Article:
Starting a business in Korea, as everywhere, is a risky proposition. No matter how common and secure a chosen field may look, one always has to fear competition and unexpected failures. But jumping into an untapped field with no predecessors or success stories has to be several times worse.
It wasn't that Choi Kyung-joo, 41, wasn't aware of this when he decided to enter the practically unknown ``automatic control and monitoring system'' field in 1987 at age 24. ``But that was its biggest attraction. There were no competitors and I knew I would be getting a head start in what was surely going to be a big industry later,'' Choi said.
Sixteen years later, Choi has proven that he was right. His company is currently the leader in the domestic factory automation market and ranks among the top five in the world. Furthermore, the company has been seeing 200-300 percent growth annually since 1993 and expects to pull in 11 billion won this year, up nearly 100 percent from last year's 6.2 billion won.
His success no doubt can be traced to his keen business foresight 16 years ago when he got the idea for his process control and monitoring system (PCMS) from Japanese business magazines. ``But mostly, it's the result of lots of sweat, patience and tolerance for ill fortune,'' Choi said in his office in Sinsa-dong, where he works with his 85-member staff, 25 of of whom are researchers.
As a matter of fact, he's had more than his share of challenges. For example, when he first introduced his PCMS in 1987, no one wanted to buy the product because it was made by a ``small company.'' Leaking office buildings, key researchers leaving the company, the financial crisis last year when the company had no sales during the first six months -- the list goes on.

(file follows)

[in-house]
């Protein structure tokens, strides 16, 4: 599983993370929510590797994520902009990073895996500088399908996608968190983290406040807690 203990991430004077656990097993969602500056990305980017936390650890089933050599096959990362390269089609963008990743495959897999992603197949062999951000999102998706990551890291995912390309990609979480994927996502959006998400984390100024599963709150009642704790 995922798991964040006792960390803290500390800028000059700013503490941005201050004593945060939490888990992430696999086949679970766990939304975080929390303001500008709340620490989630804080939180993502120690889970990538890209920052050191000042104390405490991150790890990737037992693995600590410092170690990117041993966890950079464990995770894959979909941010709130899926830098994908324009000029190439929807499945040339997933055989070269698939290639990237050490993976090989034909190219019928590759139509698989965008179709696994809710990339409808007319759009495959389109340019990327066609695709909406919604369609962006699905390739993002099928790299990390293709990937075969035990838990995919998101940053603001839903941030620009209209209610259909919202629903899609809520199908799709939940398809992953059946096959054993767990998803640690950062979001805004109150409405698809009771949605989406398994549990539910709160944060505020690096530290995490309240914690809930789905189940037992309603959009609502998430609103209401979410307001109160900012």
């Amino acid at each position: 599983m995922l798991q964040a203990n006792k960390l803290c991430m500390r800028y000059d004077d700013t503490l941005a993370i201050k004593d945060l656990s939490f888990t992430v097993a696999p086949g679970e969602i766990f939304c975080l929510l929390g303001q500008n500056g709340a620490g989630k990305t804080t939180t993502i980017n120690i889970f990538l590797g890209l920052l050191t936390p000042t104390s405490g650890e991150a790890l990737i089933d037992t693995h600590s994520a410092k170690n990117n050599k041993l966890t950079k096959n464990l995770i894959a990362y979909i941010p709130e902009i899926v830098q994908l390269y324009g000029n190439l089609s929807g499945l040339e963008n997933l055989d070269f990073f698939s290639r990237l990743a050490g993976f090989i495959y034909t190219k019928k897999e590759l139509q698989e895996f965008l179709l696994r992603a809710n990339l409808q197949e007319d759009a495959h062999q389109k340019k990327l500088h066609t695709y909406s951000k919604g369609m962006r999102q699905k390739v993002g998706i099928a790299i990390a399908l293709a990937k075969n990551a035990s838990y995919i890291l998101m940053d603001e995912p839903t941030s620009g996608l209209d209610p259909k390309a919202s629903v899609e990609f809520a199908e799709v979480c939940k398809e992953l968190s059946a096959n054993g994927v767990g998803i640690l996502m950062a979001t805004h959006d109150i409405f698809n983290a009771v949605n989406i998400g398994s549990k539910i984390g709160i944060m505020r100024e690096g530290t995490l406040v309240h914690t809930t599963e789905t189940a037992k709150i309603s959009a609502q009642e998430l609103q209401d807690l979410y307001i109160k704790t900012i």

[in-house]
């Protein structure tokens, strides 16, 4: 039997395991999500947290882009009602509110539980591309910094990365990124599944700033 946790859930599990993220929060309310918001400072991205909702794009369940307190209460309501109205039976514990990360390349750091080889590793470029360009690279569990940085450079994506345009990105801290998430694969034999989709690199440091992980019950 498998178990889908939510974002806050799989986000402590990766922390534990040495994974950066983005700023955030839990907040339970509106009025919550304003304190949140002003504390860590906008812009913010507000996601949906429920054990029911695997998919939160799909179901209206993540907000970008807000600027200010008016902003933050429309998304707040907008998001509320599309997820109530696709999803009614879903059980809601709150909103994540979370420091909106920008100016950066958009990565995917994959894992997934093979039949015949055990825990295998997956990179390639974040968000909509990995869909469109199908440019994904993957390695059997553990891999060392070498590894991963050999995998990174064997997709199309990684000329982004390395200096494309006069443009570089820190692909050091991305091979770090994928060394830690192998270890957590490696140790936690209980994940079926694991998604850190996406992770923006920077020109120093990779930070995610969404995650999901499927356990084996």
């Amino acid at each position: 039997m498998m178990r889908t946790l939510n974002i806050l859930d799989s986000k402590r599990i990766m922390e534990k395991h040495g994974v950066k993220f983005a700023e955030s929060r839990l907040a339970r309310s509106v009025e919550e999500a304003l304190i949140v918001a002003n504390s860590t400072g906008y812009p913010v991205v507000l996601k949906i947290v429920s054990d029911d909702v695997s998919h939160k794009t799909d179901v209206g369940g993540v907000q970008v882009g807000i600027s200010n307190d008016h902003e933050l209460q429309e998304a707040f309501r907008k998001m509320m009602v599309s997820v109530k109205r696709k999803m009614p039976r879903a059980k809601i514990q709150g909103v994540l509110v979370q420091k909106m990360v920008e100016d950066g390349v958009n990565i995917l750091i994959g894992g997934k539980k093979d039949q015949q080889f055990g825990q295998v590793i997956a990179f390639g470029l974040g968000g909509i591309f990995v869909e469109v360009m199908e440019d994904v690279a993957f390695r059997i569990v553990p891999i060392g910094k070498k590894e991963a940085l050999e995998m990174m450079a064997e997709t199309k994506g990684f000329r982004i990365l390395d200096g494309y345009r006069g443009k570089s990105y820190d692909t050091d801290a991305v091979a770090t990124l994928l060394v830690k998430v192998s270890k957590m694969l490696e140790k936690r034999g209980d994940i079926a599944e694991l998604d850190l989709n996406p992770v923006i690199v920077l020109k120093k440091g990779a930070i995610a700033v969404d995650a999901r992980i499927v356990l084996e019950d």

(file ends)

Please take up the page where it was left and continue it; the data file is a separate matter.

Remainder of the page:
Looking back, the major turning point for CSC was when it received a Korean New Technology (KT mark) in 1993, Choi said. This approval finally received the trust of consumers and CSC's software and hardware packages have become crucial to industries needing self control/monitoring systems. Since then, things have been better.
Though CSC produces about half a dozen major hardware and software products, the most extensive product is its water supply control system.
``The software keeps track of rainfall and calculates how much a dam can hold before it controls the opening of water outlets. How soon or how late the outlets are open determines whether there's going to be a flood or not,'' Choi explains.
CSC has been operating the flood control system of Korea Water Resources Corp. a state-run water management company, since 1997 and currently supplies the product to 2,000 companies and 3,500 sites in Korea. …